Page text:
Dealing with Water Damage after a Flood

Floods can be caused by a countless number of causes from a broken pipe to natural disasters. Some of these can be foreseen and prevented while others occasionally happen with no warning and no way to stop them. No matter what the cause of your flooding issue might be, the aftermath needs to be handled in the same way. Most homeowners are going to want to call a Markham plumber and other professional help, but if you’re a proficient do-it-yourselfer, there are some basic steps you need to follow to get your home back to normal.

Step 1: Check for Danger

Whether you’re doing the work yourself or hiring a professional; this is the most vital part for any home owner experiencing flood damage. Anyone who passed second grade science class can tell you that water is a very good conductor of electricity. What many people forget however as they rush into their flooded room to survey the damage is that the walls, ceiling and in many cases the floors of their home are filled with the electrical wires which power their home. This means that the very first thing you should do is go to your breaker or fuse box and turn off the power to the affected area of the home.

Step 2: Identify the Source

Once you have made sure the area is safe, the next step will be to identify the source of the leak and the sort of water which is now filling your home. In general, a Markham plumber will tell you that there are three categories of water which can flood your home.

Step 3: Cleanup and Damage Prevention

As we said before, if you’re looking at a Category III flood problem, you need to call an expert immediately. We still recommend calling an expert no matter what sort of flood you have, but with a minor Category I or Category II flood, you may be able to take care of things yourself. First you need to get any furniture out of the room. Wooden furniture will continue to wick water up into itself and become further damaged as long as it’s exposed to the wet area. Additionally, this will give you room to work while cleaning up the rest of the area.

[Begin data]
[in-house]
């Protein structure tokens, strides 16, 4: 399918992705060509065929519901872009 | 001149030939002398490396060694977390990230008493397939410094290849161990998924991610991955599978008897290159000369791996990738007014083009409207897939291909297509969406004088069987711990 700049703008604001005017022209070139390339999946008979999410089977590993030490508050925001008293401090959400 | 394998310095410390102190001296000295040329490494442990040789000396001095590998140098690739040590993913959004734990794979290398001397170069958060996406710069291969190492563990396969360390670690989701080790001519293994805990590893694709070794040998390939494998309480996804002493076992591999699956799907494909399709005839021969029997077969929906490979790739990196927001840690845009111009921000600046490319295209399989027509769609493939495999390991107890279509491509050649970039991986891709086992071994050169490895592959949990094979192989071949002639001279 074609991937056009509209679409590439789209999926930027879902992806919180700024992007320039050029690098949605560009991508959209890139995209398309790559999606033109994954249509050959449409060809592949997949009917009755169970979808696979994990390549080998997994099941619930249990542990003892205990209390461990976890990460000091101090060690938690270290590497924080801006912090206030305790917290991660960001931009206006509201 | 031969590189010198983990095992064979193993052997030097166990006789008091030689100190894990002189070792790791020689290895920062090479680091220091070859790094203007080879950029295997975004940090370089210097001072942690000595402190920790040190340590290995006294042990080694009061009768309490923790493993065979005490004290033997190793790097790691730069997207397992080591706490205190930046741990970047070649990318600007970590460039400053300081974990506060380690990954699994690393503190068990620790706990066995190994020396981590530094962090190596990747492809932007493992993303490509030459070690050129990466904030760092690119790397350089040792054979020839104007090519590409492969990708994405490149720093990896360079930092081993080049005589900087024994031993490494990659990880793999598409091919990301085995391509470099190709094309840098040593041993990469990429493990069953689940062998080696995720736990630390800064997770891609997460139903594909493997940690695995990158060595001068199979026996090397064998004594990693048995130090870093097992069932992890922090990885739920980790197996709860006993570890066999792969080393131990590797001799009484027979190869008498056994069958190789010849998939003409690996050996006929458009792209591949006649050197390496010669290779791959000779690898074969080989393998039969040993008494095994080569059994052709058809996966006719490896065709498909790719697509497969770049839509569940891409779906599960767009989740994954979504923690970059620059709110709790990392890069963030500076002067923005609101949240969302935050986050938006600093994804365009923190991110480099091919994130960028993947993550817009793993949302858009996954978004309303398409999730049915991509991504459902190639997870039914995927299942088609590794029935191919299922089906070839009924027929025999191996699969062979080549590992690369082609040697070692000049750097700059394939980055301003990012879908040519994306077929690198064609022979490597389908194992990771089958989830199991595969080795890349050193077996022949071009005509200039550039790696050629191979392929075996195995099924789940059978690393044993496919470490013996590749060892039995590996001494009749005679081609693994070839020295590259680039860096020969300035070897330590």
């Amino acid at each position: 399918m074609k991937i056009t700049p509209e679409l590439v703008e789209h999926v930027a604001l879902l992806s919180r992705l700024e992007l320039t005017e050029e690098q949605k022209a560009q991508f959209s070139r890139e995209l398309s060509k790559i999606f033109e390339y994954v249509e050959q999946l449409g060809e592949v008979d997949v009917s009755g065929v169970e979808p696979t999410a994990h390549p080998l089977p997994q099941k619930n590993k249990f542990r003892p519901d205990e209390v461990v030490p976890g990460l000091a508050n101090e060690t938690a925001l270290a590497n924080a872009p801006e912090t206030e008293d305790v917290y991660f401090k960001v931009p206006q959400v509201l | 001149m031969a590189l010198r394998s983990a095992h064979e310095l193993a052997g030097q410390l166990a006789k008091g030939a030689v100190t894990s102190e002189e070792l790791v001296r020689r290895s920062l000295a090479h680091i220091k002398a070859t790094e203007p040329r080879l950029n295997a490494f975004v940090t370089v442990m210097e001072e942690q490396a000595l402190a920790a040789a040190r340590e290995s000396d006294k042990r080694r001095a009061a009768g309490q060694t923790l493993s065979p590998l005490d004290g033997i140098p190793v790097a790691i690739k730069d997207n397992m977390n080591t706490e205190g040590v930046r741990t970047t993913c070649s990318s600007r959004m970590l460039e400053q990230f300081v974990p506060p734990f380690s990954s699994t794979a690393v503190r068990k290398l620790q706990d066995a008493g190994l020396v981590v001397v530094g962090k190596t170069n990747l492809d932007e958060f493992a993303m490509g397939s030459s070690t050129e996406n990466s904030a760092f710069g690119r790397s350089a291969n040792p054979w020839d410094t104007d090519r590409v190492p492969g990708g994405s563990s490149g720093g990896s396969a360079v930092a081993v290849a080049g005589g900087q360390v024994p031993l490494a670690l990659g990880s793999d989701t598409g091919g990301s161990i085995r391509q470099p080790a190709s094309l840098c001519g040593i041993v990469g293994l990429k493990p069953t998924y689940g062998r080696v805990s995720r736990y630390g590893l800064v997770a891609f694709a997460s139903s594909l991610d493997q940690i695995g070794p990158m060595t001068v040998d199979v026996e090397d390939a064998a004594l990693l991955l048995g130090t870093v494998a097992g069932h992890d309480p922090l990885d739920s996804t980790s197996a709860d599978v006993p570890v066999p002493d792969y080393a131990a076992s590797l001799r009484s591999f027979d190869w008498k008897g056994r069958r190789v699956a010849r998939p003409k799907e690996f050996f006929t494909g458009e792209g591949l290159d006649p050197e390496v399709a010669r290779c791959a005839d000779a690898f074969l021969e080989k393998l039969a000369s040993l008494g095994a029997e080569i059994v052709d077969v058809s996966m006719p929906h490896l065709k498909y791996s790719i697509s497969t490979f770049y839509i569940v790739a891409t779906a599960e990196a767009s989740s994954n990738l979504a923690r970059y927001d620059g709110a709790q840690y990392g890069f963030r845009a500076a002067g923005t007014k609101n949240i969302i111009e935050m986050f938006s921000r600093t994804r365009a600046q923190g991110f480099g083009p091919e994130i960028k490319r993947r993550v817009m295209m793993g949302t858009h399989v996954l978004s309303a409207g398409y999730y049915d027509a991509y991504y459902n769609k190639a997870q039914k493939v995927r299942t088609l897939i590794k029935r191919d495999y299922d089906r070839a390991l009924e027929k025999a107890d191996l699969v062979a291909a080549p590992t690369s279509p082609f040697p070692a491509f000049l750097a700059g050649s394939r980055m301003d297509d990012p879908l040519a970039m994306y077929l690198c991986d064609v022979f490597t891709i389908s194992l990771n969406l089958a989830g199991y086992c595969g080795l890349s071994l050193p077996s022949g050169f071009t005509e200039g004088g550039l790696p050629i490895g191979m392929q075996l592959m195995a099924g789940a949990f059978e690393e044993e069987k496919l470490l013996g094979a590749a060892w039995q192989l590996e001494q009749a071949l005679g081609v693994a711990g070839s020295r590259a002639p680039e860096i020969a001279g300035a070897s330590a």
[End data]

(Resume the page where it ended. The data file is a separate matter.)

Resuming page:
Baseboards, wainscoting and other wall coverings will also continue to wick water up from the floor and cause damage to the walls. As long as these remain in place and remain damp they will provide ideal places for mold to begin to grow. If you find any mold while removing these items, stop what you’re doing and call a professional immediately. Certain strains of mold can be extremely dangerous especially to children, the elderly or anyone with respiratory problems.

Once the room is empty and the walls are stripped to the drywall, you can begin to attempt to dry the floors. This process involves large floor fans and dehumidifiers, items which most homeowners do not own but may be available from an equipment rental company.

Follow these steps and you may be able to salvage the room and its contents without too much damage. However, calling a professional may save you a significant amount of time and money as the longer it takes you to get things dry the more permanent damage there may be.